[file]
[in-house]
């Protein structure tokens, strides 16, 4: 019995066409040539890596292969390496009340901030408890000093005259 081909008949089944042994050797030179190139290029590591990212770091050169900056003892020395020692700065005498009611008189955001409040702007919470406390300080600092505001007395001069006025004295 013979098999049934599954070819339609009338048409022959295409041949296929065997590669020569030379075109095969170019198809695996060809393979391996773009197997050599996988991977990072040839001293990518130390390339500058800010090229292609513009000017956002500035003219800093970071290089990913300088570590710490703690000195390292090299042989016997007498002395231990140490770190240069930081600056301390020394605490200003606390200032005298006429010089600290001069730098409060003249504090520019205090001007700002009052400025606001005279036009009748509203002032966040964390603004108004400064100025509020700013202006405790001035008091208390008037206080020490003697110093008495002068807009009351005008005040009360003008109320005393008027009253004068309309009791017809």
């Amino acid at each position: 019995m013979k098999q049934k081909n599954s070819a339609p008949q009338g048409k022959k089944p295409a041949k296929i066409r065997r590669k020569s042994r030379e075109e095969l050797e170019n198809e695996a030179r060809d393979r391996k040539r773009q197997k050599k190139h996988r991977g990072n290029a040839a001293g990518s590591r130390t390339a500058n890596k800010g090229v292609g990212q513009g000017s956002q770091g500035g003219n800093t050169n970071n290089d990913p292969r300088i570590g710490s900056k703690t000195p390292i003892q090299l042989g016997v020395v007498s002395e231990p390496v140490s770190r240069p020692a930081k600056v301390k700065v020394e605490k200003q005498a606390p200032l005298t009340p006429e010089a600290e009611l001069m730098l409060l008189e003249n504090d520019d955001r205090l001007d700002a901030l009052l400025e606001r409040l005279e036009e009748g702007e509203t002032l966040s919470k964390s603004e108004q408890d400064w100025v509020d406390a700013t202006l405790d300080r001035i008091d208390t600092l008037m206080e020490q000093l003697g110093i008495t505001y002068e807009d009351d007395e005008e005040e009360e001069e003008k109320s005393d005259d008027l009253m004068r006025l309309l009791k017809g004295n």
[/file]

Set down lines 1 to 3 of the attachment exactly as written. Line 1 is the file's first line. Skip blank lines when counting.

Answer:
[in-house]
């Protein structure tokens, strides 16, 4: 019995066409040539890596292969390496009340901030408890000093005259 081909008949089944042994050797030179190139290029590591990212770091050169900056003892020395020692700065005498009611008189955001409040702007919470406390300080600092505001007395001069006025004295 013979098999049934599954070819339609009338048409022959295409041949296929065997590669020569030379075109095969170019198809695996060809393979391996773009197997050599996988991977990072040839001293990518130390390339500058800010090229292609513009000017956002500035003219800093970071290089990913300088570590710490703690000195390292090299042989016997007498002395231990140490770190240069930081600056301390020394605490200003606390200032005298006429010089600290001069730098409060003249504090520019205090001007700002009052400025606001005279036009009748509203002032966040964390603004108004400064100025509020700013202006405790001035008091208390008037206080020490003697110093008495002068807009009351005008005040009360003008109320005393008027009253004068309309009791017809």
């Amino acid at each position: 019995m013979k098999q049934k081909n599954s070819a339609p008949q009338g048409k022959k089944p295409a041949k296929i066409r065997r590669k020569s042994r030379e075109e095969l050797e170019n198809e695996a030179r060809d393979r391996k040539r773009q197997k050599k190139h996988r991977g990072n290029a040839a001293g990518s590591r130390t390339a500058n890596k800010g090229v292609g990212q513009g000017s956002q770091g500035g003219n800093t050169n970071n290089d990913p292969r300088i570590g710490s900056k703690t000195p390292i003892q090299l042989g016997v020395v007498s002395e231990p390496v140490s770190r240069p020692a930081k600056v301390k700065v020394e605490k200003q005498a606390p200032l005298t009340p006429e010089a600290e009611l001069m730098l409060l008189e003249n504090d520019d955001r205090l001007d700002a901030l009052l400025e606001r409040l005279e036009e009748g702007e509203t002032l966040s919470k964390s603004e108004q408890d400064w100025v509020d406390a700013t202006l405790d300080r001035i008091d208390t600092l008037m206080e020490q000093l003697g110093i008495t505001y002068e807009d009351d007395e005008e005040e009360e001069e003008k109320s005393d005259d008027l009253m004068r006025l309309l009791k017809g004295n």